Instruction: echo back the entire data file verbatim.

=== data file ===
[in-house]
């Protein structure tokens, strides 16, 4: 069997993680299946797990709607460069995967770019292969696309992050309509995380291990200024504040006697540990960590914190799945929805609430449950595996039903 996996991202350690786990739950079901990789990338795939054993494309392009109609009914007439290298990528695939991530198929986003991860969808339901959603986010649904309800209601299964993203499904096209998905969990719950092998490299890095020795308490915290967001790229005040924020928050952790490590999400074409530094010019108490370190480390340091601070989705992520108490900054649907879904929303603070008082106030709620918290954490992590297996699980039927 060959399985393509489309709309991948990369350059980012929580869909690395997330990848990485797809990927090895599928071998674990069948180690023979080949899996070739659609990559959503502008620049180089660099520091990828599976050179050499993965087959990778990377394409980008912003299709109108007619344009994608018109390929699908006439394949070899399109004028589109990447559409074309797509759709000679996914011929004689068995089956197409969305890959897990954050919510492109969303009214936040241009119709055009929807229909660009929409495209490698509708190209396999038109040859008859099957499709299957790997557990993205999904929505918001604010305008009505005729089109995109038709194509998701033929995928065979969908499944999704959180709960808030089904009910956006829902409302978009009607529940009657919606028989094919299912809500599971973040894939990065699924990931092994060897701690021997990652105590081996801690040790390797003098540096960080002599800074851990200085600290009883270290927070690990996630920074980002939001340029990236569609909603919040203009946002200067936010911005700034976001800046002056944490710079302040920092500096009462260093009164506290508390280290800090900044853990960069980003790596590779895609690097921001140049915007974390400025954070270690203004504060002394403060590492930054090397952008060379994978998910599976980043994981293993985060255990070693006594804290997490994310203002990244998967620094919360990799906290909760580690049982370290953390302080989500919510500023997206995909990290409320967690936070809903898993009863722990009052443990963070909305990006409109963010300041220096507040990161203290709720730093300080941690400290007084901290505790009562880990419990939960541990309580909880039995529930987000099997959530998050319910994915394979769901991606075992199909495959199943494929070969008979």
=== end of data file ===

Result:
[in-house]
């Protein structure tokens, strides 16, 4: 069997993680299946797990709607460069995967770019292969696309992050309509995380291990200024504040006697540990960590914190799945929805609430449950595996039903 996996991202350690786990739950079901990789990338795939054993494309392009109609009914007439290298990528695939991530198929986003991860969808339901959603986010649904309800209601299964993203499904096209998905969990719950092998490299890095020795308490915290967001790229005040924020928050952790490590999400074409530094010019108490370190480390340091601070989705992520108490900054649907879904929303603070008082106030709620918290954490992590297996699980039927 060959399985393509489309709309991948990369350059980012929580869909690395997330990848990485797809990927090895599928071998674990069948180690023979080949899996070739659609990559959503502008620049180089660099520091990828599976050179050499993965087959990778990377394409980008912003299709109108007619344009994608018109390929699908006439394949070899399109004028589109990447559409074309797509759709000679996914011929004689068995089956197409969305890959897990954050919510492109969303009214936040241009119709055009929807229909660009929409495209490698509708190209396999038109040859008859099957499709299957790997557990993205999904929505918001604010305008009505005729089109995109038709194509998701033929995928065979969908499944999704959180709960808030089904009910956006829902409302978009009607529940009657919606028989094919299912809500599971973040894939990065699924990931092994060897701690021997990652105590081996801690040790390797003098540096960080002599800074851990200085600290009883270290927070690990996630920074980002939001340029990236569609909603919040203009946002200067936010911005700034976001800046002056944490710079302040920092500096009462260093009164506290508390280290800090900044853990960069980003790596590779895609690097921001140049915007974390400025954070270690203004504060002394403060590492930054090397952008060379994978998910599976980043994981293993985060255990070693006594804290997490994310203002990244998967620094919360990799906290909760580690049982370290953390302080989500919510500023997206995909990290409320967690936070809903898993009863722990009052443990963070909305990006409109963010300041220096507040990161203290709720730093300080941690400290007084901290505790009562880990419990939960541990309580909880039995529930987000099997959530998050319910994915394979769901991606075992199909495959199943494929070969008979």